Work-sharing could help tens of thousands of employees to avoid layoffs. Here, an argument for how the American worker might spread the wealth—and the pain—during tough economic times.
Anyone who has been around kids knows that sharing doesn’t exactly come naturally. That goes for toys and, because keeping a tight hold on all of one’s stuff seems like one childhood instinct that never really disappears, for salaries as well.
But would you accept a small pay cut if it meant a big increase in job security, along with a whole lot more free time?
My response to such a question would be the question: And I sign where?
An op-ed written by a couple of economists in the LA Times argues that U.S. employers should seriously consider work-sharing programs as an alternative to plain, old-fashioned cold-blooded layoffs. This is how business has been done in Europe for years:
In Germany, for example, which has used work-sharing aggressively in this downturn, a typical company might reduce the hours of 50 workers by 20% rather than laying off 10 workers. The government would then provide a tax credit to make up for most of the lost pay, with the employer kicking in some as well. In a typical arrangement, a worker might see his weekly hours go down by 20%, and his salary go down by about 4%.
You had me at “his weekly hours go down by 20%.”
But how could the hours go down so much more than the percentage of wages? The government gets involved, which isn’t ideal. Then again, the government would be involved anyway—because unemployment benefits follow layoffs. (Workers hope so, anyway.) Here’s how work-sharing would work with the gov’s assistance:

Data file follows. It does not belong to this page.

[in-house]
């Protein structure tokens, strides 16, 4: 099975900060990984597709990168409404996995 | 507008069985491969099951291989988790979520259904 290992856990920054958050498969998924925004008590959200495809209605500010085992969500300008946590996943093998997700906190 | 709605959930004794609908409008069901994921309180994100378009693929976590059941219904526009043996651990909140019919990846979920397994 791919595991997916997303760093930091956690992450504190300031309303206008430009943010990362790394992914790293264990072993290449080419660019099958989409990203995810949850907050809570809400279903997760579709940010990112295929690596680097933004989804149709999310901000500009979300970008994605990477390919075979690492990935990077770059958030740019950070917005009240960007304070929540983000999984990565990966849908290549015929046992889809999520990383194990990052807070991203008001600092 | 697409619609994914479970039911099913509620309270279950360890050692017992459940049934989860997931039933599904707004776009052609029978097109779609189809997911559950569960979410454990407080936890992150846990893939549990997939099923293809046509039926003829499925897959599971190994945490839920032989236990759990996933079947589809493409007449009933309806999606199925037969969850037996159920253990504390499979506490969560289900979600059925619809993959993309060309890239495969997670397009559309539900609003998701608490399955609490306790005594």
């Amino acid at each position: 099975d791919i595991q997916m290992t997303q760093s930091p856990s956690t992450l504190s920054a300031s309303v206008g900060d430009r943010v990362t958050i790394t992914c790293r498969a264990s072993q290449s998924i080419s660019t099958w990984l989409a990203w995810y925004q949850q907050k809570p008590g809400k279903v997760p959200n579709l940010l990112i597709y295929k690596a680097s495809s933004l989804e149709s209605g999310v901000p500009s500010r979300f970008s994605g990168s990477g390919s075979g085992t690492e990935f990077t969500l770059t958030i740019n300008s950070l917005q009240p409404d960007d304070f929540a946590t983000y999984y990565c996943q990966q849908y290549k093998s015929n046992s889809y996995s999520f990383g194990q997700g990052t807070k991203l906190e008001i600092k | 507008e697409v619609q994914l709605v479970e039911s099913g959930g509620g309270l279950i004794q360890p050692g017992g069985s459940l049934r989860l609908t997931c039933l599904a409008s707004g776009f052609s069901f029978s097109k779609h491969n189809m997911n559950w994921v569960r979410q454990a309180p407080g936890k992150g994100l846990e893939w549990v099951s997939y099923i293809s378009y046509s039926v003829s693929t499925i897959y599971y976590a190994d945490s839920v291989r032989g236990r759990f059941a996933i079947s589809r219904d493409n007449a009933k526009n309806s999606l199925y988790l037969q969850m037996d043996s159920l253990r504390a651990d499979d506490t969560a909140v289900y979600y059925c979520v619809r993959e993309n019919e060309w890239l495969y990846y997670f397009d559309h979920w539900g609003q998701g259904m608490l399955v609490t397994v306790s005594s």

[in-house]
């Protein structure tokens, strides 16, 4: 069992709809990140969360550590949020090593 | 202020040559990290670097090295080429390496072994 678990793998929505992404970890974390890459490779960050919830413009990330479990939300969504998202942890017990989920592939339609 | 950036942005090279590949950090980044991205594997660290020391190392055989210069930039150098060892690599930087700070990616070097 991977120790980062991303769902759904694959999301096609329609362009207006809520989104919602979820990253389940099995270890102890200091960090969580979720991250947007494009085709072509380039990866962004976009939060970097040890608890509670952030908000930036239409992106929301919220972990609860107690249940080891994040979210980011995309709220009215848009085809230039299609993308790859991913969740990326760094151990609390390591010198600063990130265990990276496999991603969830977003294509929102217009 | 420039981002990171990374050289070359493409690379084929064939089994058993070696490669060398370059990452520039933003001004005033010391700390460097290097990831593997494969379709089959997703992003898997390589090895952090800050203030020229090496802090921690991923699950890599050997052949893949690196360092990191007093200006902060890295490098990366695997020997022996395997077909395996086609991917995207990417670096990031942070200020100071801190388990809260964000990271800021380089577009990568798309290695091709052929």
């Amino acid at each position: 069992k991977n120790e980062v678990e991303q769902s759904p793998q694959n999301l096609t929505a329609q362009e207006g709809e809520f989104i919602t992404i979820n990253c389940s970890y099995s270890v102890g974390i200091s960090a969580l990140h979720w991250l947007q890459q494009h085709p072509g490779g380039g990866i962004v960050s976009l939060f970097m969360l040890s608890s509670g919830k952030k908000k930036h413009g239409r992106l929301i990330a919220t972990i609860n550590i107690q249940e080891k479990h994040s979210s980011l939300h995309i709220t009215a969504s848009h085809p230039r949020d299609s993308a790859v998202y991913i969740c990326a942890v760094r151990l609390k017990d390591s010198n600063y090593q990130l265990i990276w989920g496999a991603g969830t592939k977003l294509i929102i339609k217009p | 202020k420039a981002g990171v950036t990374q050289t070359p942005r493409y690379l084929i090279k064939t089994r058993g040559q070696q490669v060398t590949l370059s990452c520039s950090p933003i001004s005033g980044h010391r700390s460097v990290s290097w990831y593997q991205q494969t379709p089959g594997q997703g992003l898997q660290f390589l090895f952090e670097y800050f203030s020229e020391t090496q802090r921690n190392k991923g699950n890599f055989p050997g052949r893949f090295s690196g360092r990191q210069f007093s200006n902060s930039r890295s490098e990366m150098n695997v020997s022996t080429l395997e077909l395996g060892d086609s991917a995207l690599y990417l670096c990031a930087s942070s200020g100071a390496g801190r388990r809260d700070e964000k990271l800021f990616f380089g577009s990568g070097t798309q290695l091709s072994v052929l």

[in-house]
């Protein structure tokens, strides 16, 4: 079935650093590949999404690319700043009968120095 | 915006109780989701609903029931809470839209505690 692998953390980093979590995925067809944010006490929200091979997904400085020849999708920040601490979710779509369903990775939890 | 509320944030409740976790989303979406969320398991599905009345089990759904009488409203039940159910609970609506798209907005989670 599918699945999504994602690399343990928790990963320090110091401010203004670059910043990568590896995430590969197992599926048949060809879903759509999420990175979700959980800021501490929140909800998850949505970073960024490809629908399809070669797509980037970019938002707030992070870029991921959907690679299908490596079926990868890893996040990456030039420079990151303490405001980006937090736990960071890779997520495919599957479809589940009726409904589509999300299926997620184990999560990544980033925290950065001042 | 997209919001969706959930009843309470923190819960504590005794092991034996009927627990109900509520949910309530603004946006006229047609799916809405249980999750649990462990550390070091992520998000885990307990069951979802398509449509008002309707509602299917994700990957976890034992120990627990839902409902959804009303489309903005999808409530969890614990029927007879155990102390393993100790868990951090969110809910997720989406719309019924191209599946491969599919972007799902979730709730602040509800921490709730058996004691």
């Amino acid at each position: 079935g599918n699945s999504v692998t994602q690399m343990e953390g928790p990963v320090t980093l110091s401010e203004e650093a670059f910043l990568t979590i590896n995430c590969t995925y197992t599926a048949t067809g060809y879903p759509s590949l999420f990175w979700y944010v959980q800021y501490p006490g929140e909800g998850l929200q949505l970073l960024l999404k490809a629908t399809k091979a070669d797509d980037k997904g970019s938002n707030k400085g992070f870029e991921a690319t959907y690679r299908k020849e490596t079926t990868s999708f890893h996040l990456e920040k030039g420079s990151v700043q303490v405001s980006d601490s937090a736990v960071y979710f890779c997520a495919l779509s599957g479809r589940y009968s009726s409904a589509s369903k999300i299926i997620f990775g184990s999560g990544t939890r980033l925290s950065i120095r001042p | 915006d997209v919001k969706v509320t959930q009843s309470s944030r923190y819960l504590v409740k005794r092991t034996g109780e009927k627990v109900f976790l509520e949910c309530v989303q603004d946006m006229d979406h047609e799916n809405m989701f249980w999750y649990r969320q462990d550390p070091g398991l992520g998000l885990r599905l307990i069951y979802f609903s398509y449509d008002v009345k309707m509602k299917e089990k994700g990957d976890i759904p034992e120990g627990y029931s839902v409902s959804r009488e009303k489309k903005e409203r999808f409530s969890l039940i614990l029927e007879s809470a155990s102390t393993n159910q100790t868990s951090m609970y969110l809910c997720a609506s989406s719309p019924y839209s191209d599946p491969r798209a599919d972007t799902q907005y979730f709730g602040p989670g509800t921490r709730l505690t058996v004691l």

Work-sharing should be familiar to Californians because it’s a variation of the furlough policy that state and local governments have used to avoid further layoffs. The big difference is that the furlough policy means workers take pay cuts that are proportional to the length of their furlough — 20% fewer hours, 20% less pay.
By contrast, with a work-sharing arrangement, workers would keep their jobs while effectively dividing up the unemployment benefits that they could receive if they were laid off. For example, if a furlough requires them to take every fourth week off, instead of a 25% cut in pay, their pay would fall only 5% to 10%. The additional money could come from either the state unemployment insurance program or a new federal tax credit.
The cost to the government of going this route would be roughly the same as with the current unemployment insurance program. The big difference is that instead of unemployment benefits that effectively pay people for not working, we would be paying people for working shorter hours.
Hmmm … is it better to pay people for working? Or for not working?
The writers say that if work-sharing policies could reduce the number of layoffs by 10%, it would basically be the equivalent of creating 200,000 jobs a month.
And what would those workers do with what amounts to one more non-work day per week? Perhaps go snowboarding. That’s what a lot of California employees are doing, thanks for specially discounted “Furlough Friday” promotions.